An appeals court in Manhattan has thrown out a legal malpractice suit that had accused a group of prominent personal injury lawyers of mishandling a medical malpractice suit.

New York law firms Morelli Ratner and Schapiro & Reich had represented Victoria Kremen in a 2001 suit against two doctors she claimed misdiagnosed her with breast cancer in 1995, causing her to undergo an unnecessary double mastectomy.

The medical malpractice claim was dismissed based on the 21/2-year statute of limitations in such cases. Ms. Kremen’s legal malpractice case alleged that her lawyers could have, but failed to, preserve her case.

Manhattan Supreme Court Justice Emily Jane Goodman allowed the suit to proceed last year, ruling that Ms. Kremen’s medical malpractice case may have been timely based on a combination of the doctrine of equitable estoppel and provisions of the Bankruptcy Code triggered by Ms. Kremen’s October 1999 bankruptcy filing ( NYLJ, Oct. 30, 2007).

According to Justice Goodman, the estoppel theory might have tolled the statute until 1999 on the grounds that the doctors fraudulently concealed Ms. Kremen’s misdiagnosis until then. The Bankruptcy Code would have permitted her to toll the statute further, rendering her 2001 suit timely.

But in an unsigned opinion, the Appellate Division, First Department, rejected Justice Goodman’s findings in Kremen v. Morelli, 101739/06. The court said the doctrine of equitable estoppel required Ms. Kremen not only to show fraudulent concealment but also to demonstrate diligent pursuit of her claim.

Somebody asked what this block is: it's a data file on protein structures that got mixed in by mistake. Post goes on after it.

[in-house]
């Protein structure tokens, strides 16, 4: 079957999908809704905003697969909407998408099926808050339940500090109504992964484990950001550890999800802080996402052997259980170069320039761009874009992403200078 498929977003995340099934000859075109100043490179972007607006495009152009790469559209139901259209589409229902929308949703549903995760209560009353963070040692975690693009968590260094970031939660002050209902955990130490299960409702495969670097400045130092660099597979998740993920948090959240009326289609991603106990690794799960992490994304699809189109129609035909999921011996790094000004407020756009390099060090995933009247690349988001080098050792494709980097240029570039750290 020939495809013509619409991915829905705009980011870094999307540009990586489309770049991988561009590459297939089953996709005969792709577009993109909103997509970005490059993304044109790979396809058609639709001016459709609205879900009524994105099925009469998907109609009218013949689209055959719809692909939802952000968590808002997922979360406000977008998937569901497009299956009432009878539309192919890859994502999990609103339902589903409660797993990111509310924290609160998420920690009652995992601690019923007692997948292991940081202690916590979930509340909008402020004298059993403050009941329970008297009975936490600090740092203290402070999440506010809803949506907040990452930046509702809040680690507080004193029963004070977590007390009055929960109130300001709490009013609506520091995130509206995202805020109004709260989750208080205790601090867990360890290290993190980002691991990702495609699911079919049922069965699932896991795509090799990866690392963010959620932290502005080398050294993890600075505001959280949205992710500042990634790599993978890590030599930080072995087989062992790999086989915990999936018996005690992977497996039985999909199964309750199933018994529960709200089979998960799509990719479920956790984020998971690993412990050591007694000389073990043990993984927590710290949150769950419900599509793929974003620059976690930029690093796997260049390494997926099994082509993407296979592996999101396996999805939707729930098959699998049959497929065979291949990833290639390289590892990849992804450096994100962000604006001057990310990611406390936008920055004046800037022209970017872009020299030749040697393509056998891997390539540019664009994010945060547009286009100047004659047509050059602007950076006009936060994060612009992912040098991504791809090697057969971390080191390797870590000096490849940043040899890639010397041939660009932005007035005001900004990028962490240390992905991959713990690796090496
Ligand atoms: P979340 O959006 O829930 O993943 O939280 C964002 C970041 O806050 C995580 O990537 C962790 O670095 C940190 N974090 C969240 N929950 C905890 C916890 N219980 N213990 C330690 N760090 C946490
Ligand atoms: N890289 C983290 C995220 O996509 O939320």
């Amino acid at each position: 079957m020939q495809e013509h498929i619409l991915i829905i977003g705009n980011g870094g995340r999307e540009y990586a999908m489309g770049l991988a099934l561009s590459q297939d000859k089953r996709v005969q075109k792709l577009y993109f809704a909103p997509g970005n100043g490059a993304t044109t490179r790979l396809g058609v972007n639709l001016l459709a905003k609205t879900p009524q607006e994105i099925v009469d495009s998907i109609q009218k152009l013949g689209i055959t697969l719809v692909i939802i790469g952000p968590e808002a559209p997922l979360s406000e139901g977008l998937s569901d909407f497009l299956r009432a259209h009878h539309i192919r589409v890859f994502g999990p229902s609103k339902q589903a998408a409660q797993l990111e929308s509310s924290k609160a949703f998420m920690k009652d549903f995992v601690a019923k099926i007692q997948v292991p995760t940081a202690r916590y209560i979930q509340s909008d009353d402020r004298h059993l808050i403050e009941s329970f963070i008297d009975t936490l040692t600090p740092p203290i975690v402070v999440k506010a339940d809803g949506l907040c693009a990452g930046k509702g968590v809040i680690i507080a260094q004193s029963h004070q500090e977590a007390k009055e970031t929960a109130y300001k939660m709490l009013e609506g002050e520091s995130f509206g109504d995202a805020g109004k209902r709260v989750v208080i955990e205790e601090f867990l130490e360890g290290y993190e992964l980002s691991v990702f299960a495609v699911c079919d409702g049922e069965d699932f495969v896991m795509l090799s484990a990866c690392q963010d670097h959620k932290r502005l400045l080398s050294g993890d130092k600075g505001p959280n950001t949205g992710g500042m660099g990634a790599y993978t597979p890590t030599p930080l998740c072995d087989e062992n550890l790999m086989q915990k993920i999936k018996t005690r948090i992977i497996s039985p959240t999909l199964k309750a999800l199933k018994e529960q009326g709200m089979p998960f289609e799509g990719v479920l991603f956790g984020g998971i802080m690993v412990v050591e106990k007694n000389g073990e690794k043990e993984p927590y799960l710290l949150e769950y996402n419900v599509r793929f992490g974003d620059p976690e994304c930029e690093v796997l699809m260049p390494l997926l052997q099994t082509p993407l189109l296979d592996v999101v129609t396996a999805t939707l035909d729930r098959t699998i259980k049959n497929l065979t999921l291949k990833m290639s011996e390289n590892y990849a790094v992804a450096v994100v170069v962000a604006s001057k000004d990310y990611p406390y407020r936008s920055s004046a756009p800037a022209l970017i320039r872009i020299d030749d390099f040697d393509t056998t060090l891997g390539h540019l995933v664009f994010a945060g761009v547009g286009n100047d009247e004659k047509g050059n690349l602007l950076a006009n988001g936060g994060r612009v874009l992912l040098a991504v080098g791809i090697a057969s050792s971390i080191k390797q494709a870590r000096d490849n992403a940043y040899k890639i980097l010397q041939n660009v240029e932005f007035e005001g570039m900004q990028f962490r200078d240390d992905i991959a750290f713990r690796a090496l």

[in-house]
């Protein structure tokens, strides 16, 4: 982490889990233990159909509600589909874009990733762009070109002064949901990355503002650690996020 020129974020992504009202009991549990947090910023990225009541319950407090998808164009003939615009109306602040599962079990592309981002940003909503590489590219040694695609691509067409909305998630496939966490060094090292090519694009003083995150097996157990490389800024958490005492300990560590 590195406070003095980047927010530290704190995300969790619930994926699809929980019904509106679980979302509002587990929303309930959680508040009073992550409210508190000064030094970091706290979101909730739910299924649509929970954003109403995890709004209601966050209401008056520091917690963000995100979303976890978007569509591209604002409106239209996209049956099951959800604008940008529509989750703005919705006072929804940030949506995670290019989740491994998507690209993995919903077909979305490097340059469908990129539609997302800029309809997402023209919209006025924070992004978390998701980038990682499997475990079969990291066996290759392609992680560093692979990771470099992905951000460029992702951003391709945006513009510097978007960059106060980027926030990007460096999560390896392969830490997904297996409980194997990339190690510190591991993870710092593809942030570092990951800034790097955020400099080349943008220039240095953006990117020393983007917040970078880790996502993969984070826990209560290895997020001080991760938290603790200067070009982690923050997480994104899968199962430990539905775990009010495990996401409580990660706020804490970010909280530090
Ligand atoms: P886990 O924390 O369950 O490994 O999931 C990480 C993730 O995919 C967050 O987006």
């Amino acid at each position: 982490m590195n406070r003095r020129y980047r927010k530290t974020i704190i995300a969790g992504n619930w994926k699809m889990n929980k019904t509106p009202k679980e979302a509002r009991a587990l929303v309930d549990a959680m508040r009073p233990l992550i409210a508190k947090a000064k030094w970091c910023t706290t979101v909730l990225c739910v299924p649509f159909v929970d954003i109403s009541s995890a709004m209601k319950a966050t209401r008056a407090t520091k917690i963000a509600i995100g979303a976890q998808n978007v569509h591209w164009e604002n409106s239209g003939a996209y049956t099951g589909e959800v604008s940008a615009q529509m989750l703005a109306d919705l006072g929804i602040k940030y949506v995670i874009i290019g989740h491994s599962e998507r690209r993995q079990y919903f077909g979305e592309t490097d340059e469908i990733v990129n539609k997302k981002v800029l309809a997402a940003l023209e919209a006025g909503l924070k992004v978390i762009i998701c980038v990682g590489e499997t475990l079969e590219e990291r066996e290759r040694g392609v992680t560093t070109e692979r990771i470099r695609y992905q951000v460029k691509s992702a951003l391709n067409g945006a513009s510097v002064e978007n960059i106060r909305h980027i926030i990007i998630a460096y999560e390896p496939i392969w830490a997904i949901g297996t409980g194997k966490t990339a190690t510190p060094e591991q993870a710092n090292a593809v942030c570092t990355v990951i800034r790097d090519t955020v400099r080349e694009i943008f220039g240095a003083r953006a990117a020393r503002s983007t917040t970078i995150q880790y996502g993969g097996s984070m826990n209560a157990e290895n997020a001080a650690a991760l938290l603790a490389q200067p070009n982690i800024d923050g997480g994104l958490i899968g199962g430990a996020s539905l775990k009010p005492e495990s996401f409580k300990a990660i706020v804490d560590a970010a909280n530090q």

The decision appears on page 36 of the print edition of today’s Law Journal.

“Simply filing a bankruptcy petition, in which plaintiffs did not even include the possible medical malpractice claim on their initial schedule of assets, does not demonstrate diligent pursuit of this claim,” said the panel of Justices Luis Gonzalez, John Buckley, Karla Moskowitz, Dianne Renwick and Leland DeGrasse.

The court also said Ms. Kremen’s bankruptcy filing negatively impacted her standing in the case. The claim was vested in the trustee of Ms. Kremens’ bankrupt estate, the court noted. When such a claim is abandoned by the trustee, the debtor may not invoke the benefit of the Bankruptcy Code.

The case involved some well-known names in the plaintiff’s bar.

Morelli Ratner is headed by Benedict P. Morelli, the former president of the New York State Trial Lawyers Association. The now-defunct Schapiro & Reich was the firm of Perry S. Reich, a noted appellate lawyer before he was convicted in 2005 of forging a federal magistrate judge’s signature.

Mr. Morelli, who appeared for his firm, said yesterday that justice was served by the First Department’s decision. He said a lawyer who sues doctors could not object on principle to legal malpractice suits but said the case in this instance was truly groundless.

Ms. Kremen was represented by Richard Frank of Manhattan, who did not return a call for comment.